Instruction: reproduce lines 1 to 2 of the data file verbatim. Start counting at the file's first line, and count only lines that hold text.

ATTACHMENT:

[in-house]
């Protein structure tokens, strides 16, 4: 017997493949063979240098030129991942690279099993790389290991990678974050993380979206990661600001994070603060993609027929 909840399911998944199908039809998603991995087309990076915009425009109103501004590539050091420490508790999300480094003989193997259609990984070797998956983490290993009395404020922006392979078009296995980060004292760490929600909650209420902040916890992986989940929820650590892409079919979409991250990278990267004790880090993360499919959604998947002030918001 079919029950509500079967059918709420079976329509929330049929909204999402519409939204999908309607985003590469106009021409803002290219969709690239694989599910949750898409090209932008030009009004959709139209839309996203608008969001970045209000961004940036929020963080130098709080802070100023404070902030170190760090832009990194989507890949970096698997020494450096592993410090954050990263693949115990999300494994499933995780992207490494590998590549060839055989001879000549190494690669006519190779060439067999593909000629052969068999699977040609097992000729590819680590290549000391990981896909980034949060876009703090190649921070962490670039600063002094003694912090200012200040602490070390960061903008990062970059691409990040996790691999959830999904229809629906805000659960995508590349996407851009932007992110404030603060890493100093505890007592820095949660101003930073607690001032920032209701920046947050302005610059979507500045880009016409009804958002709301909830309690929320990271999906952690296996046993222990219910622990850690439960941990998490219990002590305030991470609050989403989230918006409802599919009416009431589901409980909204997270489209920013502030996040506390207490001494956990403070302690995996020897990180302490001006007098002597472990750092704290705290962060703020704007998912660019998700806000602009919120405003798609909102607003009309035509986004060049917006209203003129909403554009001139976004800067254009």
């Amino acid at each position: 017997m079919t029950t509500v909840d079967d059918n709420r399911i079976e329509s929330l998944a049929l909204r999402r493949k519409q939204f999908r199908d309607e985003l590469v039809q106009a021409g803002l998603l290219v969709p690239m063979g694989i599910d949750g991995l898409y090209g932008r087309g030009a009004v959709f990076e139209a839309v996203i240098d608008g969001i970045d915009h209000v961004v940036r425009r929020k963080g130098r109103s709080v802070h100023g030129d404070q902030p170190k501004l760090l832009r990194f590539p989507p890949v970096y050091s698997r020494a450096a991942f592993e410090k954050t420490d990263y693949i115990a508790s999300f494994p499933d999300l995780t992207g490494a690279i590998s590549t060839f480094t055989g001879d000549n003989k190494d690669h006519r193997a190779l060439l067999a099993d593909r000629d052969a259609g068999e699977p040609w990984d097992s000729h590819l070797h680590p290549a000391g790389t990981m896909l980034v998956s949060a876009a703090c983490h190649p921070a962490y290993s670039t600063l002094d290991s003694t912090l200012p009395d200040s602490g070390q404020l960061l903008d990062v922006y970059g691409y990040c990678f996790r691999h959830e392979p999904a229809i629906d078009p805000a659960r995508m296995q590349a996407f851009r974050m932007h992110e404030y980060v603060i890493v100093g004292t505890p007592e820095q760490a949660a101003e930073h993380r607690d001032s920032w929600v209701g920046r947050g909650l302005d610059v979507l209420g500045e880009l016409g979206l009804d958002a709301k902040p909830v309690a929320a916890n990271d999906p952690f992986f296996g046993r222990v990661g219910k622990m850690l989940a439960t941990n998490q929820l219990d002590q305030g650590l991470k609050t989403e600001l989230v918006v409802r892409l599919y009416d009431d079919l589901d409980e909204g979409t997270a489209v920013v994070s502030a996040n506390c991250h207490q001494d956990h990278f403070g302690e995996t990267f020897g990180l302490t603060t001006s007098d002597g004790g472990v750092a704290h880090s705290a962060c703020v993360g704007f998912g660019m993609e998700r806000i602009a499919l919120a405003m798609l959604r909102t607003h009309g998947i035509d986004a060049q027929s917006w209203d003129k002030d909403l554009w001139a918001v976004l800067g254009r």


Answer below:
[in-house]
């Protein structure tokens, strides 16, 4: 017997493949063979240098030129991942690279099993790389290991990678974050993380979206990661600001994070603060993609027929 909840399911998944199908039809998603991995087309990076915009425009109103501004590539050091420490508790999300480094003989193997259609990984070797998956983490290993009395404020922006392979078009296995980060004292760490929600909650209420902040916890992986989940929820650590892409079919979409991250990278990267004790880090993360499919959604998947002030918001 079919029950509500079967059918709420079976329509929330049929909204999402519409939204999908309607985003590469106009021409803002290219969709690239694989599910949750898409090209932008030009009004959709139209839309996203608008969001970045209000961004940036929020963080130098709080802070100023404070902030170190760090832009990194989507890949970096698997020494450096592993410090954050990263693949115990999300494994499933995780992207490494590998590549060839055989001879000549190494690669006519190779060439067999593909000629052969068999699977040609097992000729590819680590290549000391990981896909980034949060876009703090190649921070962490670039600063002094003694912090200012200040602490070390960061903008990062970059691409990040996790691999959830999904229809629906805000659960995508590349996407851009932007992110404030603060890493100093505890007592820095949660101003930073607690001032920032209701920046947050302005610059979507500045880009016409009804958002709301909830309690929320990271999906952690296996046993222990219910622990850690439960941990998490219990002590305030991470609050989403989230918006409802599919009416009431589901409980909204997270489209920013502030996040506390207490001494956990403070302690995996020897990180302490001006007098002597472990750092704290705290962060703020704007998912660019998700806000602009919120405003798609909102607003009309035509986004060049917006209203003129909403554009001139976004800067254009």